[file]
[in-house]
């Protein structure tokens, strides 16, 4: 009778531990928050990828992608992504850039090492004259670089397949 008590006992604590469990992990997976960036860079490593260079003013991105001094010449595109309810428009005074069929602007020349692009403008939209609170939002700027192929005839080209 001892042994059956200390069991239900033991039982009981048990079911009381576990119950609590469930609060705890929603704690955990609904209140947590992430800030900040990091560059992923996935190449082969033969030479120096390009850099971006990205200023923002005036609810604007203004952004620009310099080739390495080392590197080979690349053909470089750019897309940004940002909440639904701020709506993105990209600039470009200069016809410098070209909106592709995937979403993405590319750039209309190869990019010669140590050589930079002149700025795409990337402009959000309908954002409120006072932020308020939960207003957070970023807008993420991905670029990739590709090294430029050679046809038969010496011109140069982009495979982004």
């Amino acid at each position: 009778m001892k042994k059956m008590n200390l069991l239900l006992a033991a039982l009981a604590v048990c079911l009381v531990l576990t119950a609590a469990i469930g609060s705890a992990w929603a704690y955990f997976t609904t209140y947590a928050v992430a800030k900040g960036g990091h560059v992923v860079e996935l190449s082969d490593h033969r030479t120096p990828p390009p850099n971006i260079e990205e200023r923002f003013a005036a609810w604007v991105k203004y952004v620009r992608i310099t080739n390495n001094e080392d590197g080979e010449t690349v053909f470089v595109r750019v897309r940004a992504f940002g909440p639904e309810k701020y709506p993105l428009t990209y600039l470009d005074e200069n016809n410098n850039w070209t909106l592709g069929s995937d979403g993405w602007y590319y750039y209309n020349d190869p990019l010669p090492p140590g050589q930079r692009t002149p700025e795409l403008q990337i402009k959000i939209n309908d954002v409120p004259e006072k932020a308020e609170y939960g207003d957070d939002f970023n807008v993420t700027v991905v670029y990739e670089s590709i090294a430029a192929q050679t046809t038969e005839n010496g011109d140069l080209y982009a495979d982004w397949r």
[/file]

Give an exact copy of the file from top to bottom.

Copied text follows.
[in-house]
């Protein structure tokens, strides 16, 4: 009778531990928050990828992608992504850039090492004259670089397949 008590006992604590469990992990997976960036860079490593260079003013991105001094010449595109309810428009005074069929602007020349692009403008939209609170939002700027192929005839080209 001892042994059956200390069991239900033991039982009981048990079911009381576990119950609590469930609060705890929603704690955990609904209140947590992430800030900040990091560059992923996935190449082969033969030479120096390009850099971006990205200023923002005036609810604007203004952004620009310099080739390495080392590197080979690349053909470089750019897309940004940002909440639904701020709506993105990209600039470009200069016809410098070209909106592709995937979403993405590319750039209309190869990019010669140590050589930079002149700025795409990337402009959000309908954002409120006072932020308020939960207003957070970023807008993420991905670029990739590709090294430029050679046809038969010496011109140069982009495979982004």
């Amino acid at each position: 009778m001892k042994k059956m008590n200390l069991l239900l006992a033991a039982l009981a604590v048990c079911l009381v531990l576990t119950a609590a469990i469930g609060s705890a992990w929603a704690y955990f997976t609904t209140y947590a928050v992430a800030k900040g960036g990091h560059v992923v860079e996935l190449s082969d490593h033969r030479t120096p990828p390009p850099n971006i260079e990205e200023r923002f003013a005036a609810w604007v991105k203004y952004v620009r992608i310099t080739n390495n001094e080392d590197g080979e010449t690349v053909f470089v595109r750019v897309r940004a992504f940002g909440p639904e309810k701020y709506p993105l428009t990209y600039l470009d005074e200069n016809n410098n850039w070209t909106l592709g069929s995937d979403g993405w602007y590319y750039y209309n020349d190869p990019l010669p090492p140590g050589q930079r692009t002149p700025e795409l403008q990337i402009k959000i939209n309908d954002v409120p004259e006072k932020a308020e609170y939960g207003d957070d939002f970023n807008v993420t700027v991905v670029y990739e670089s590709i090294a430029a192929q050679t046809t038969e005839n010496g011109d140069l080209y982009a495979d982004w397949r």